The Delaware federal district court, in CFPB v. National Collegiate Master Student Loan Trust et al., has rejected the Trusts’ argument that because the enforcement action was filed by an unconstitutionally structured CFPB, it was void when filed and could not stop the statute of limitations from running.

The CFPB first filed the enforcement action in 2017, alleging that the Trusts engaged in unlawful debt collection practices.  The enforcement action was among the CFPB lawsuits ratified by former Director Kraninger following the U.S. Supreme Court’s decision in Seila Law that held that the CFPB’s Director was unconstitutionally insulated from removal by the President.  The district court ruled that because CFPB enforcement actions must be filed within three years of the CFPB’s discovery of a violation and the CFPB admitted that the ratification occurred more than three years after it filed the lawsuit against the Trusts, the ratification was ineffective to save the lawsuit.  However, the court dismissed the CFPB’s lawsuit without prejudice, thereby allowing the CFPB an opportunity to refile.  The CFPB subsequently amended its complaint and the Trusts moved to dismiss, arguing that the amended complaint was untimely for the same reason as the original complaint.  They also argued that the enforcement action was invalid because they were not “covered persons” under the CFPA.

Sitting by designation in the district court,  Third Circuit Judge Stephanos Bibas denied the motion to dismiss and ruled that, based on the amended complaint, the lawsuit was not time-barred.  According to Judge Bibas, the U.S. Supreme Court’s decision in Collins v Yellen undercut the argument that the lawsuit was void because the ratification occurred too late to save it.  In Collins, the Supreme Court held that an unconstitutional removal restriction does not invalidate agency action so long as the agency head was properly appointed.  Judge Bibas interpreted this to mean that actions taken under a properly appointed agency head are not void and do not need to be ratified unless the plaintiff can show that the action would not have been taken but for the President’s inability to remove the agency head.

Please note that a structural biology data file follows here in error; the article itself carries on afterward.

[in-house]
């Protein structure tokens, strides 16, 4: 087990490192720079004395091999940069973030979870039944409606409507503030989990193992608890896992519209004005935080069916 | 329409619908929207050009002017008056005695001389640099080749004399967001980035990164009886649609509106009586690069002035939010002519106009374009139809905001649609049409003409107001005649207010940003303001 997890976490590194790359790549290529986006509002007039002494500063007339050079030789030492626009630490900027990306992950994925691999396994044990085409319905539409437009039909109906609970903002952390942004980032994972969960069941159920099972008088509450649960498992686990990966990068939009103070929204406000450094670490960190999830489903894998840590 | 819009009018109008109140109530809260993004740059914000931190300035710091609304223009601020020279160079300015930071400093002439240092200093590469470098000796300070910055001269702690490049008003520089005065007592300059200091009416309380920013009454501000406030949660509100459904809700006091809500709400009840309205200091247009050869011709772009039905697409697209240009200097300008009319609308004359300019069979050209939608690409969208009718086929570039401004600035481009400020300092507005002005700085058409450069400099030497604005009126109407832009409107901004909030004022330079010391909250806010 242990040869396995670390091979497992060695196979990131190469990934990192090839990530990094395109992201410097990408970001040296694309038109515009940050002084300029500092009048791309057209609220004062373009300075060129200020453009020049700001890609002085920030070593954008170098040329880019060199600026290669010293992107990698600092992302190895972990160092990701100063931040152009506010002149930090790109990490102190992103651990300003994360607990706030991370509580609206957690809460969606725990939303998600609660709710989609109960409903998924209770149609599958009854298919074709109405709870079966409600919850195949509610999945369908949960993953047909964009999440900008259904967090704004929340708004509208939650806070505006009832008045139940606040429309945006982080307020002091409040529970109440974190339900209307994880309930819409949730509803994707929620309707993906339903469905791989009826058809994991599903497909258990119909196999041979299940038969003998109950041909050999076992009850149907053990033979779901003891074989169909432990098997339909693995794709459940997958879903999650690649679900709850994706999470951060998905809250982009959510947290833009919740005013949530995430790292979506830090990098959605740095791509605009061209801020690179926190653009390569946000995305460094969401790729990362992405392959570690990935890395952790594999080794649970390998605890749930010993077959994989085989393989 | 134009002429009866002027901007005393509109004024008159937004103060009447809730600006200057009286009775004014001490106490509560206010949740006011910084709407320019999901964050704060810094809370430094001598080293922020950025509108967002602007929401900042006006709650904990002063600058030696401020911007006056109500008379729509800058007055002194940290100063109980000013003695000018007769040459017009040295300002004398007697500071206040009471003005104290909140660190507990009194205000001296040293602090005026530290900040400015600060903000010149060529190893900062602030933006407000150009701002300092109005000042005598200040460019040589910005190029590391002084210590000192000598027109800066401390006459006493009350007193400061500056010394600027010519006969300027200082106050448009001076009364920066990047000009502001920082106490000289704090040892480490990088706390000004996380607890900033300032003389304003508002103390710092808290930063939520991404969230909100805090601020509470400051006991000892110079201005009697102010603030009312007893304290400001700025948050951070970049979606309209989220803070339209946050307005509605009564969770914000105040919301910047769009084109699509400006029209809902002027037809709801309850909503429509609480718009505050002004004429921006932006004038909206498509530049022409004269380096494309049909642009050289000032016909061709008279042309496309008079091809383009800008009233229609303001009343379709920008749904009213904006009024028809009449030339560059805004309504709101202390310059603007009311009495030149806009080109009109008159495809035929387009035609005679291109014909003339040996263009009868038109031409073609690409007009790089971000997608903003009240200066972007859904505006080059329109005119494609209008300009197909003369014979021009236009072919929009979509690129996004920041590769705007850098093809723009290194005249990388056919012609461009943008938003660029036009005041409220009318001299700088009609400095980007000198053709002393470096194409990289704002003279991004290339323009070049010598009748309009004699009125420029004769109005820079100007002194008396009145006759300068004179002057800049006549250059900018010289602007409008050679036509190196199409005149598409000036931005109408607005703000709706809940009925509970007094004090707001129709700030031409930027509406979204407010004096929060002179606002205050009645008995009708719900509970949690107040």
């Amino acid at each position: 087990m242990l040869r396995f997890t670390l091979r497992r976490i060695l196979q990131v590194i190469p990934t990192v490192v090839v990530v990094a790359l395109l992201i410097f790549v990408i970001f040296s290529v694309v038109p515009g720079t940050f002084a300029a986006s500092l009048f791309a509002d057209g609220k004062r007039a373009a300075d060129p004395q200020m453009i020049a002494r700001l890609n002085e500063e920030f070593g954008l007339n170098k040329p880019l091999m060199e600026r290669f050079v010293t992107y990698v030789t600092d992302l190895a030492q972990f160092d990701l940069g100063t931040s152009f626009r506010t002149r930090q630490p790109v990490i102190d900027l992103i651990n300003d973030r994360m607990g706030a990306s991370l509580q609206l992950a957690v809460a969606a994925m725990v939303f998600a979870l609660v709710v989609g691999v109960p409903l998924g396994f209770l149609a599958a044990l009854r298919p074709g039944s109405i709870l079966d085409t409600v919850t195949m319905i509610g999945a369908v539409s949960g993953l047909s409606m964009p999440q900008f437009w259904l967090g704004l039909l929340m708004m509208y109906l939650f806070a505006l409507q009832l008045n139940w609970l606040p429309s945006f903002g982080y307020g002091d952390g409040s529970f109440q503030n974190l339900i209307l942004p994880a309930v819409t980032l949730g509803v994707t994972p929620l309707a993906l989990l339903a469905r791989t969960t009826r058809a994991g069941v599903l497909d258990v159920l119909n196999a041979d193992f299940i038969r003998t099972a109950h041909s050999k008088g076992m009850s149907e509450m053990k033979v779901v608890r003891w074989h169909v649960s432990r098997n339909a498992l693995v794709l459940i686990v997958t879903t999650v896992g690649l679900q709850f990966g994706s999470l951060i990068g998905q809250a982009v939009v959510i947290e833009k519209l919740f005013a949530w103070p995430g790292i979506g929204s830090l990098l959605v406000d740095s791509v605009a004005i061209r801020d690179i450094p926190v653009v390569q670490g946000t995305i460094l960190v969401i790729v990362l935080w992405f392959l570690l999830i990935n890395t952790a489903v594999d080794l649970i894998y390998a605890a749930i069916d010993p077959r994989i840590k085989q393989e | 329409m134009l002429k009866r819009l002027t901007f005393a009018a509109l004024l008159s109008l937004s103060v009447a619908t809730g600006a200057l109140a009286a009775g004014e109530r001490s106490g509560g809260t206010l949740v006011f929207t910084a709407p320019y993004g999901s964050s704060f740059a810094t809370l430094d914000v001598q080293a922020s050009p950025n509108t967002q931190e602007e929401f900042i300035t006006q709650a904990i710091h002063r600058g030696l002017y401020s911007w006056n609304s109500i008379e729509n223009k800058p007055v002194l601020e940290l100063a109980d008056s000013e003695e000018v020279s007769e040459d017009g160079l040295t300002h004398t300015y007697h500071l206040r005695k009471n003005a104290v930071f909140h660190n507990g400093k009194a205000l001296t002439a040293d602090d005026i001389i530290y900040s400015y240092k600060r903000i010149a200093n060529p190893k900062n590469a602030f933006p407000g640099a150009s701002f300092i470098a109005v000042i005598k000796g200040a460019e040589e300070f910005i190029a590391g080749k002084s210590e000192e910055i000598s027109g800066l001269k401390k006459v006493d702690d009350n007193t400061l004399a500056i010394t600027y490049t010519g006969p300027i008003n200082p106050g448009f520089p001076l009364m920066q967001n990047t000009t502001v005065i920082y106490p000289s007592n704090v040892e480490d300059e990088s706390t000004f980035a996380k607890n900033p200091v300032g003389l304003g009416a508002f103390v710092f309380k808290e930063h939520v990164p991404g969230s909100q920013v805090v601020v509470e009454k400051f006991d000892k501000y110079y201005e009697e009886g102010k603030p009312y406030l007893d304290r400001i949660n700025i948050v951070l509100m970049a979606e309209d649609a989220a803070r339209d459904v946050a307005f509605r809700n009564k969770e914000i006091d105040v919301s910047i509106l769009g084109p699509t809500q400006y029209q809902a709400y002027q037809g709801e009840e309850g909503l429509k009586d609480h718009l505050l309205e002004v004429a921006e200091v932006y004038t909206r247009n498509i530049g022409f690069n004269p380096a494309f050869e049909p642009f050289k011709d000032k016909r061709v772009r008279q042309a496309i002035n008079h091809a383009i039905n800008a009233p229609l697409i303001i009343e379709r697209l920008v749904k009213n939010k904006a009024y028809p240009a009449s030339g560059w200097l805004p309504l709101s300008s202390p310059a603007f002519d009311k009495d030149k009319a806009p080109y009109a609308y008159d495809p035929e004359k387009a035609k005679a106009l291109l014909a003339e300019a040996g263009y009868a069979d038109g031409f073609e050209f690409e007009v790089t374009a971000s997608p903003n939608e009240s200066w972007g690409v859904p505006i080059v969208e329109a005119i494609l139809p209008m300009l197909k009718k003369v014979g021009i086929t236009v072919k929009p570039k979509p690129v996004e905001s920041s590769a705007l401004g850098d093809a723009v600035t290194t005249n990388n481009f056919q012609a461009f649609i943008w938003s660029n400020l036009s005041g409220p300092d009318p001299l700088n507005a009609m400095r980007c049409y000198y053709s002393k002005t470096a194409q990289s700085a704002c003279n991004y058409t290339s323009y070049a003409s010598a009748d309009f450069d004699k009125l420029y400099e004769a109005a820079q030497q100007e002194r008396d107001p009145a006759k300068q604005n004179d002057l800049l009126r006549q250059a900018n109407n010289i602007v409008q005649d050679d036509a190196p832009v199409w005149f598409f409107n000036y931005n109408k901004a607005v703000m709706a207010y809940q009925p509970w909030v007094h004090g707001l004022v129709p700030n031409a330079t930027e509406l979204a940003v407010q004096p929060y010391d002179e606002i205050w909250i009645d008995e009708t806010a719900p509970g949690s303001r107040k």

Judge Bibas found this was not the case before him because the CFPB would have filed the lawsuit even if the CFPB’s Director had been under presidential control.  He observed that the case “has been litigated by five directors of the CFPB, four of whom were removable at will by the President.  And the CFPB did not change its litigation strategy once the removal provision was eliminated.”  In his view, this was “strong evidence that the suit would have been brought regardless.”  Accordingly, he found that the CFPB’s initial decision to bring the suit was not ultra vires.  He did, however, leave open the possibility that on summary judgment, the Trusts could show that the CFPB filed the lawsuit more than three years after it discovered the alleged unlawful conduct.

Judge Bibas also rejected the Trusts’ argument that they were not “covered persons” under the CFPA  because they were “passive securitization vehicles” that could not be held liable for the actions of their subservicers.  The CFPB argued that the Trusts “engaged in offering or providing a consumer financial product or service” within the meaning of the CFPA’s definition of “covered person.”

Judge Bibas concluded that the Trusts engaged in servicing loans because “[the] definition [of ‘engage’] is broad enough to encompass actions taken on a person’s behalf by another, at least where that action is central to his enterprise.”  According to Judge Bibas, it was not dispositive that the subservicers were independent contractors rather than Trust employees because debt collection and loan servicing were “core aspects of the Trusts’ business model” and if the Trusts “did not enforce debtors’ obligations, their pool of loans would be less valuable, as would the notes they sell to investors.”  Thus, in his view, the Trusts “cannot claim that they were not ‘engaged in’ a key part of their business just because they contracted it out.”  He also noted that if Congress had wanted to allow enforcement only against those who directly engage in offering or providing consumer financial products or services, it could have said so.